Bill has a big shopping list for additional spares and decided since we are here waiting on the injector nozzles that he would shop here rather than waiting until we are in Auckland.  We wanted to shop before our trip home so that we would know what was available locally and what we would have to carry back on the plane when we return in January.   By the time we leave Opua we will have spent at least 4k NZD that we had no intentions of spending here.  So the Opua rally was a huge success in our case.

Also, the water heater developed a tiny leak a couple of months ago --- only a few tablespoons every few days.  Supposedly this leak was from the heating element, which can be replaced.  Bill ordered a new heating element.  But while installing it he noticed some rust inside the tank, so he decided to replace the entire water heater rather than chance having a problem later.  He returned the new heating element and ordered a new water heater.  This was the exact same brand and model as our original water heater.  Of course, as usual with boats, the replacement “exactly the same” water heater wasn’t exactly the same.  It was supposed to be the exact same dimensions.  The tank itself was the same dimensions, but the “new and improved” protrusions from the heater made just enough difference that the new water heater would not fit where the old water heater was mounted.  It took 3 days and several modifications, including some stainless steel welding and removal of the external mixing thermostat, but we finally have hot water again.  Good!!!  I do not like showering in the marina showers and prefer to shower on the boat.  Always took cold water showers in the stifling heat of the Caribbean, but it is freaking cold here in New Zealand and hot water is a necessity!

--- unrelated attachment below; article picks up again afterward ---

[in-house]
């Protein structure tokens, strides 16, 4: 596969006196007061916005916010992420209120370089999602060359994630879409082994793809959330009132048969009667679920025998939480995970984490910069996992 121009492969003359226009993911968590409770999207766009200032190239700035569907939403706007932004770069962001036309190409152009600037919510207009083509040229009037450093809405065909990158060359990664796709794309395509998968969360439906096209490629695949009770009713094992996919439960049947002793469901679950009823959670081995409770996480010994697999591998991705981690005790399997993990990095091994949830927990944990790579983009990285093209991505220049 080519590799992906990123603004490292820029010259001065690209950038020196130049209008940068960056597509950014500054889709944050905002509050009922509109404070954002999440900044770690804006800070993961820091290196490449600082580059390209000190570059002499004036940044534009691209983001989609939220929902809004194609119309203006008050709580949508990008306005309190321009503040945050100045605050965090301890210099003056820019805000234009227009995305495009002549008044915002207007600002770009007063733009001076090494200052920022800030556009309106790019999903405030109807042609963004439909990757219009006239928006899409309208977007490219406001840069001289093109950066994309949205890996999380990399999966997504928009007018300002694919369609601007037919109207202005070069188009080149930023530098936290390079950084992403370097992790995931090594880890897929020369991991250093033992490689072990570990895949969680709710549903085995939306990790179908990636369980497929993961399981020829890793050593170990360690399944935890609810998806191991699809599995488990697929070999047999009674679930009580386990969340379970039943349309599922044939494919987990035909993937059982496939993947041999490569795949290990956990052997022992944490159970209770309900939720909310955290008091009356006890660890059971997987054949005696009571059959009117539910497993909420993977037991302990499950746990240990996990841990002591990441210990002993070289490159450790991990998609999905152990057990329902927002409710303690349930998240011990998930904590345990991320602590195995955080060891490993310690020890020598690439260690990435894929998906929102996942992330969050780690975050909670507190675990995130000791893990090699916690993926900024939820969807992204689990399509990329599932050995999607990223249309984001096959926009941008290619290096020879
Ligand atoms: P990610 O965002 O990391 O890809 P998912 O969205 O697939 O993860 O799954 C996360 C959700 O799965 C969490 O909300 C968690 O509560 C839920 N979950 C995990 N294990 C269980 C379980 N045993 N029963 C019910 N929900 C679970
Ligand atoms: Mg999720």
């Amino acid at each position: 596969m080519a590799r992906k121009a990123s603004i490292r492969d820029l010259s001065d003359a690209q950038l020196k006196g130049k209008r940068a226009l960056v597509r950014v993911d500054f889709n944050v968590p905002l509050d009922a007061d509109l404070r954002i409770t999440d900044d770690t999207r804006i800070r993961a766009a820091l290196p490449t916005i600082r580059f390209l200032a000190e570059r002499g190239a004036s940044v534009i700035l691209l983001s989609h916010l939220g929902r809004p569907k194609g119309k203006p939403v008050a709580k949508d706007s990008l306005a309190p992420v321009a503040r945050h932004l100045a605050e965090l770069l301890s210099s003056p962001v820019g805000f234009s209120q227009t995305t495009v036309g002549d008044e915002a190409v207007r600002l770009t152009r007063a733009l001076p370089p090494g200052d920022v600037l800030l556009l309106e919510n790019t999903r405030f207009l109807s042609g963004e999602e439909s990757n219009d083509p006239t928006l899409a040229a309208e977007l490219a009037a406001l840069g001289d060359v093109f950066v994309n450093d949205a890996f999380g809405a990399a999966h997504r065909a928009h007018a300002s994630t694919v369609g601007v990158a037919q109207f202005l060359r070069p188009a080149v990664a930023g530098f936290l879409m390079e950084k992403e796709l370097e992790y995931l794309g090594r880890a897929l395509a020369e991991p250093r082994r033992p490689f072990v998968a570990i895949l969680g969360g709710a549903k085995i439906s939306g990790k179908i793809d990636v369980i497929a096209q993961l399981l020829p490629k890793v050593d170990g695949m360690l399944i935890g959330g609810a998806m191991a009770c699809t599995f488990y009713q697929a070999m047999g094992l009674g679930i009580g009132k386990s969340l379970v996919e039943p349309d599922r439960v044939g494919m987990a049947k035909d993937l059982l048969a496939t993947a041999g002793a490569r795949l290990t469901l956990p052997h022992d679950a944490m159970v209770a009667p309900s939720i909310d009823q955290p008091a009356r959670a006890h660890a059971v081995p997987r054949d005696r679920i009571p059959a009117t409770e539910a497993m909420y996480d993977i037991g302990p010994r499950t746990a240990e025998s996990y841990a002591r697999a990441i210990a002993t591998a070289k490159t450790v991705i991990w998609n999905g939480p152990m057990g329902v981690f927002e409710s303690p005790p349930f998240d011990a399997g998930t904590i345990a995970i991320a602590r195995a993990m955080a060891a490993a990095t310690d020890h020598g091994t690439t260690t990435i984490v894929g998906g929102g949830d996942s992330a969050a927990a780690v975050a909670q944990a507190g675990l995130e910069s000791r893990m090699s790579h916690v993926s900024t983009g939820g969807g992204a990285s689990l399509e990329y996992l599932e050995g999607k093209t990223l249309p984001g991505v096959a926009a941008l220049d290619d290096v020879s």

We took a day-shuttle trip into the small town of Kerikeri on Wednesday.  Thanks to Renee on S/V SCARLETT O’HARA for arranging this outing.  We stopped at a WalMart type store and a small Home Depot type store and then had several hours to wander around Kerikeri on our own.  Then we stopped at a marvelous chocolate factory on the way back to Opua.  Delicious!  While in Kerikeri we opened a bank account.  Man, that was easy.  The US should take lessons from the Kiwis on how to operate a bank.  We obtained wiring instructions so we could have our bank in the US wire funds to establish this account.  But we did not need to wait for those funds to be transferred.  We left the bank with an account number (zero balance of course) and ATM/debit cards and online banking arranged.  As soon as our US bank wired the funds then this account became functional.  Never had it so easy when dealing with banks at home.  We have always had to wait for the ATM/debit cards to be mailed and waited weeks.  This was ever so easy.  BTW, the bank here in New Zealand is paying 7% interest on a 5-month CD.  That is way, WAY, way more our US bank is paying right now.

So now we have a local cell phone and a local bank account.  And plan to buy a used car as soon as we have time to look for one when we reach Auckland.  Almost sounds like we might be here awhile, doesn’t it?

Friday, November 14, 2008

Death of a sailor friend--shot by a pirate

We are very saddened to learn of the death of a fellow sailor we met last year.  The day we arrived in New Zealand and got WiFi internet access I read Houston Chronicle online and learned of the death of one of the nicest men we have ever met.  He was a fellow sailor and a fellow Houstonian, but the Chronicle article never mentioned that he was a local guy.